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“Another point is that on that view you would have to regard the accounts of the Man as being legends. Now, as a literary historian, I am perfectly convinced that whatever else the Gospels are they are not legends. I have read a great deal of legend and I am quite clear that they are not the same sort of thing. They are not artistic enough to be legends. From an imaginative point of view they are clumsy, they don’t work up to things properly. Most of the life of Jesus is totally unknown to us, as is the life of anyone else who lived at that time, and no people building up a legend would allow that to be so. Apart from bits of the Platonic dialogues, there are no conversations that I know of in ancient literature like the Fourth Gospel. There is nothing, even in modern literature, until about a hundred years ago when the realistic novel came into existence. In the story of the woman taken in adultery we are told Christ bent down and scribbled in the dust with His finger. Nothing comes of this. No one has ever based any doctrine on it. And the art of inventing little irrelevant details to make an imaginary scene more convincing is a purely modern art. Surely the only explanation of this passage is that the thing really happened? The author put it in simply because he had seen it.” ―C.S. Lewis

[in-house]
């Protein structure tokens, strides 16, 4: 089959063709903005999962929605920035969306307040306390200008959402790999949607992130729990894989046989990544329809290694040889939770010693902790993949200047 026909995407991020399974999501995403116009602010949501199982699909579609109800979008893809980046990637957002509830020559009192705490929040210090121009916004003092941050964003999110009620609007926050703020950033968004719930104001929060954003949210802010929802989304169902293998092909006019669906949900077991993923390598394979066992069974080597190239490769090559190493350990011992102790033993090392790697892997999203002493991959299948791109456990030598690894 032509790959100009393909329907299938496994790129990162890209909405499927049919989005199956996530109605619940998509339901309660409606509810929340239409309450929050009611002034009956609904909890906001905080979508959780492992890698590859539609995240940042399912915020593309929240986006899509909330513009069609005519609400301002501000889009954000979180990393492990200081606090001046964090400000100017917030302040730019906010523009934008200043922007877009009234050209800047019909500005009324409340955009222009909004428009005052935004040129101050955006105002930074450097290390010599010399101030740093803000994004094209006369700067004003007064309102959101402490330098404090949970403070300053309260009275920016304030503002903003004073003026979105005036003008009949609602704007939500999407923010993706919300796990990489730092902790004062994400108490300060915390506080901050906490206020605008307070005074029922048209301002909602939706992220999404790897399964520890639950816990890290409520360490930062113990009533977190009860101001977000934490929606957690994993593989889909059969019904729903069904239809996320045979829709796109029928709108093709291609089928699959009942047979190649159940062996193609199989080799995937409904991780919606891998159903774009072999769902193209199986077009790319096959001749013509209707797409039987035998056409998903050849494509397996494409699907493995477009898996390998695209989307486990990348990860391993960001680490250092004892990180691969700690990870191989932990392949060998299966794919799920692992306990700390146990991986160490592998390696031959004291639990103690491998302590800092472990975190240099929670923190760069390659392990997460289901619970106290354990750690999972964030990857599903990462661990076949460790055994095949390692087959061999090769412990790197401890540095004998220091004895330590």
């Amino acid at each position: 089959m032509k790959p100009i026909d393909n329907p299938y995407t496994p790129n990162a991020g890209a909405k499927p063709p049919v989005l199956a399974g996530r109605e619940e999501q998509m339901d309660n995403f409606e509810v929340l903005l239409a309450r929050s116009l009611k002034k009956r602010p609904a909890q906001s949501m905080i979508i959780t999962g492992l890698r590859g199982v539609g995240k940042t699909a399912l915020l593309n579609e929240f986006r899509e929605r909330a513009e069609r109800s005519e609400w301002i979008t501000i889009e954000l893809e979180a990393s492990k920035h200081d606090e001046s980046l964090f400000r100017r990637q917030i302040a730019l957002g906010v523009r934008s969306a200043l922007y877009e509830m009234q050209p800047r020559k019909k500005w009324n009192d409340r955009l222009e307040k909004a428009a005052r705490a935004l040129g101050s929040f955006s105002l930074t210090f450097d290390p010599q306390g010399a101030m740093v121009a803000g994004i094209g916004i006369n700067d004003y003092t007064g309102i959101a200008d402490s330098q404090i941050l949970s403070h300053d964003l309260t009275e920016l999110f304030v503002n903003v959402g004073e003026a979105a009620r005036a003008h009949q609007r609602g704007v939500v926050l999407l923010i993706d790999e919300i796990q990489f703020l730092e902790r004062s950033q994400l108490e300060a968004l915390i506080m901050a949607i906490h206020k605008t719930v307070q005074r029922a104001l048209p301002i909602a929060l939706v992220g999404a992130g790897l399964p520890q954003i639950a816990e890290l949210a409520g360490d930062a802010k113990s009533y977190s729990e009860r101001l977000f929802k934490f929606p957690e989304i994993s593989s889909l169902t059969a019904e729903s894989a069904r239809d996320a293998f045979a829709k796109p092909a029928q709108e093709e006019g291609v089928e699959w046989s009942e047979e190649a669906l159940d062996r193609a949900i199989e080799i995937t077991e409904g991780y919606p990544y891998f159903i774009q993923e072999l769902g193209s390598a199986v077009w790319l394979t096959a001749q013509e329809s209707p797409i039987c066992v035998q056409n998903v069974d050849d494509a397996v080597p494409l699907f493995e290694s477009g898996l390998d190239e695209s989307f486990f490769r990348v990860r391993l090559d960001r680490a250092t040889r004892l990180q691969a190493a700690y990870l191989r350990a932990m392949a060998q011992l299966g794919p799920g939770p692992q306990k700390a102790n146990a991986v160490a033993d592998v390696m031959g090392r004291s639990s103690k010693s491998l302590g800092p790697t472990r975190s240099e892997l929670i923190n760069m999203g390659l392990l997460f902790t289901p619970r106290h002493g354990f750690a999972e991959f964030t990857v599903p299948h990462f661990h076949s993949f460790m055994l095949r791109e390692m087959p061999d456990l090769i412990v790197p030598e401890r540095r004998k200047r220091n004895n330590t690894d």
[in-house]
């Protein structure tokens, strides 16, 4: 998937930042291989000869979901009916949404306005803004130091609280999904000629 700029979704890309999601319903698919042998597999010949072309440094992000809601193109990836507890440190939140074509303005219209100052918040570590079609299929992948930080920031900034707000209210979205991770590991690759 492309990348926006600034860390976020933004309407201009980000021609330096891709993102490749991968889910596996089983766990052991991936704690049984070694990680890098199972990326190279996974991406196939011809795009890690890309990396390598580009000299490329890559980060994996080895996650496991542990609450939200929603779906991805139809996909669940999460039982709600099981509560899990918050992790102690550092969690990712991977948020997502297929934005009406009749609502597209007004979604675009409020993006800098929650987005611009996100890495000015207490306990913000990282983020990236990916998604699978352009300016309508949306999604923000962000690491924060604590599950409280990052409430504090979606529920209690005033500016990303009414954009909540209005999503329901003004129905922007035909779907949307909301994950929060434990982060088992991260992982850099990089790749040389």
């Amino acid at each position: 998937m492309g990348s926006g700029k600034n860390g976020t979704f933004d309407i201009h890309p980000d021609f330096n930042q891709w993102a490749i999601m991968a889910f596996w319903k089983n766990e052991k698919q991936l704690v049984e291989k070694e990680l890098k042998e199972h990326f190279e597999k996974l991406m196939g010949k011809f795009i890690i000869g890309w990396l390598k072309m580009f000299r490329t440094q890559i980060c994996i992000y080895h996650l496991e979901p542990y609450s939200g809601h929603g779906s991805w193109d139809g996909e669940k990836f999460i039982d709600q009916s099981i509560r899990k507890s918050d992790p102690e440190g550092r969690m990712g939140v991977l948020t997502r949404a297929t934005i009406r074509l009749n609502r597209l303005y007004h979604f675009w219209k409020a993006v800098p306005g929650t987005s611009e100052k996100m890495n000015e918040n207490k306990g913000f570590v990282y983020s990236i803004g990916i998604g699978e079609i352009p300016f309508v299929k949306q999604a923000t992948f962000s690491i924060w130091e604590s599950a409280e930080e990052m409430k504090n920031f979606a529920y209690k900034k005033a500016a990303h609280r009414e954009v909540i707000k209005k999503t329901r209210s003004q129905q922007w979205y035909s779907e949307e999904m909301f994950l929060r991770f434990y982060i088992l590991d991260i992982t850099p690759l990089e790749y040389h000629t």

“It takes more than academic rigor to win the world for Christ. Correct doctrine alone isn’t enough. Proclamation and teaching aren’t enough. God must be invited to ‘confirm the Word with signs following’ (see Hebrews 2:4). In other words, the gospel must be preached with the involvement of the Holy Spirit sent down from heaven.” Read more from Jim Cymbala in his post With Signs Following.

Poetry Saturday—Come, My Soul, With Every Care

John NewtonCome, my soul, thy suit prepare:
Jesus loves to answer prayer;
He Himself has bid thee pray,
Therefore will not say thee nay;
Therefore will not say thee nay.

Thou art coming to a King,
Large petitions with thee bring;
For His grace and power are such,
None can ever ask too much;
None can ever ask too much.

With my burden I begin:
Lord, remove this load of sin;
Let Thy blood, for sinners spilt,
Set my conscience free from guilt;
Set my conscience free from guilt.

Lord, I come to Thee for rest,
Take possession of my breast;
There Thy blood bought right maintain,
And without a rival reign;
And without a rival reign.

As the image in the glass
Answers the beholder’s face;
Thus unto my heart appear,
Print Thine own resemblance there;
Print Thine own resemblance there.

While I am a pilgrim here,
Let Thy love my spirit cheer;
As my Guide, my Guard, my Friend,
Lead me to my journey’s end;
Lead me to my journey’s end.

Show me what I have to do,
Every hour my strength renew:
Let me live a life of faith,
Let me die Thy people’s death;
Let me die Thy people’s death. —John Newton

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